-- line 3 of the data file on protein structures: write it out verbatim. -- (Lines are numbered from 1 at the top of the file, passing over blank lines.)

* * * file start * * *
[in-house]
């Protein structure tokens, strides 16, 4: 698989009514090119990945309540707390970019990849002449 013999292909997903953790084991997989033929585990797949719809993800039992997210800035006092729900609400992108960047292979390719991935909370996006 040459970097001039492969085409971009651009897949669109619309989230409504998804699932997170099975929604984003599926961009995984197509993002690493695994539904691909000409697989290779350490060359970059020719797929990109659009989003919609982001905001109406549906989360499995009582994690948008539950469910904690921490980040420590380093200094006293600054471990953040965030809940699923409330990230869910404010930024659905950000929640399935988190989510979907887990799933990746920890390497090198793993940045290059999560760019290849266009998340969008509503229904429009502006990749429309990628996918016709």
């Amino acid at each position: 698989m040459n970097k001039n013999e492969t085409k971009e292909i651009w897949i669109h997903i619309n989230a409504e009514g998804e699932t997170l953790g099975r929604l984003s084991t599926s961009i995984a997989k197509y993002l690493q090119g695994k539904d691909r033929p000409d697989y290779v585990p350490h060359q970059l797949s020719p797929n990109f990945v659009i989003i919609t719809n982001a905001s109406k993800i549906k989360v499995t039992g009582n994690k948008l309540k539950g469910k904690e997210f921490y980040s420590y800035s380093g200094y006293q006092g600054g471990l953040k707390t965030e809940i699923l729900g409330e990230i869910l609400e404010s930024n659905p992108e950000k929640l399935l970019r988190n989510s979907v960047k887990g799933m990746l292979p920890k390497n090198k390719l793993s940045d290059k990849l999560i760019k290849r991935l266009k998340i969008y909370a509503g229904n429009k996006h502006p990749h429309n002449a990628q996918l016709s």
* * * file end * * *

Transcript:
């Amino acid at each position: 698989m040459n970097k001039n013999e492969t085409k971009e292909i651009w897949i669109h997903i619309n989230a409504e009514g998804e699932t997170l953790g099975r929604l984003s084991t599926s961009i995984a997989k197509y993002l690493q090119g695994k539904d691909r033929p000409d697989y290779v585990p350490h060359q970059l797949s020719p797929n990109f990945v659009i989003i919609t719809n982001a905001s109406k993800i549906k989360v499995t039992g009582n994690k948008l309540k539950g469910k904690e997210f921490y980040s420590y800035s380093g200094y006293q006092g600054g471990l953040k707390t965030e809940i699923l729900g409330e990230i869910l609400e404010s930024n659905p992108e950000k929640l399935l970019r988190n989510s979907v960047k887990g799933m990746l292979p920890k390497n090198k390719l793993s940045d290059k990849l999560i760019k290849r991935l266009k998340i969008y909370a509503g229904n429009k996006h502006p990749h429309n002449a990628q996918l016709s």